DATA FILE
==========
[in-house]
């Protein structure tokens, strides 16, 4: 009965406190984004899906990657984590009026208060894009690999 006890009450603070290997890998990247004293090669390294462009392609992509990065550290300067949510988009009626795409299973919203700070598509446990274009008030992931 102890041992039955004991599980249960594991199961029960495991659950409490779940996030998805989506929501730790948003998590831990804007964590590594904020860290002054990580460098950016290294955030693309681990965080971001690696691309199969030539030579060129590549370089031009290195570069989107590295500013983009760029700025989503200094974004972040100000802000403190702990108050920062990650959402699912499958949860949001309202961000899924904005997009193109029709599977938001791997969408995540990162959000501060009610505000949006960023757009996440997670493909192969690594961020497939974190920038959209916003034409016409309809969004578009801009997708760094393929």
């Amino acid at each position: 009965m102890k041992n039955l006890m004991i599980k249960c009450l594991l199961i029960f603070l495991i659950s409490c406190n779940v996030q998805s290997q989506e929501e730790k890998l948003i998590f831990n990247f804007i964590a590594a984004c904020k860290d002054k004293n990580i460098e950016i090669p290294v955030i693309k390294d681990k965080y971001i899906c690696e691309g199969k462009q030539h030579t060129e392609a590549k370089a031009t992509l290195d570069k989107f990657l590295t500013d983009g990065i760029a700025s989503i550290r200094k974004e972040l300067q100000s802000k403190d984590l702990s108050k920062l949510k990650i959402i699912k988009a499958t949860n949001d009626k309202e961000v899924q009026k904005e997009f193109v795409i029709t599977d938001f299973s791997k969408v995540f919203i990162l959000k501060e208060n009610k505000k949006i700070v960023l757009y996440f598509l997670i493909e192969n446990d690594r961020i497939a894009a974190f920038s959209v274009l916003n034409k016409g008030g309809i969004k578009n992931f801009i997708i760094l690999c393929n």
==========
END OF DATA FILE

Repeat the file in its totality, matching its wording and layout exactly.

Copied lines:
[in-house]
């Protein structure tokens, strides 16, 4: 009965406190984004899906990657984590009026208060894009690999 006890009450603070290997890998990247004293090669390294462009392609992509990065550290300067949510988009009626795409299973919203700070598509446990274009008030992931 102890041992039955004991599980249960594991199961029960495991659950409490779940996030998805989506929501730790948003998590831990804007964590590594904020860290002054990580460098950016290294955030693309681990965080971001690696691309199969030539030579060129590549370089031009290195570069989107590295500013983009760029700025989503200094974004972040100000802000403190702990108050920062990650959402699912499958949860949001309202961000899924904005997009193109029709599977938001791997969408995540990162959000501060009610505000949006960023757009996440997670493909192969690594961020497939974190920038959209916003034409016409309809969004578009801009997708760094393929």
């Amino acid at each position: 009965m102890k041992n039955l006890m004991i599980k249960c009450l594991l199961i029960f603070l495991i659950s409490c406190n779940v996030q998805s290997q989506e929501e730790k890998l948003i998590f831990n990247f804007i964590a590594a984004c904020k860290d002054k004293n990580i460098e950016i090669p290294v955030i693309k390294d681990k965080y971001i899906c690696e691309g199969k462009q030539h030579t060129e392609a590549k370089a031009t992509l290195d570069k989107f990657l590295t500013d983009g990065i760029a700025s989503i550290r200094k974004e972040l300067q100000s802000k403190d984590l702990s108050k920062l949510k990650i959402i699912k988009a499958t949860n949001d009626k309202e961000v899924q009026k904005e997009f193109v795409i029709t599977d938001f299973s791997k969408v995540f919203i990162l959000k501060e208060n009610k505000k949006i700070v960023l757009y996440f598509l997670i493909e192969n446990d690594r961020i497939a894009a974190f920038s959209v274009l916003n034409k016409g008030g309809i969004k578009n992931f801009i997708i760094l690999c393929n």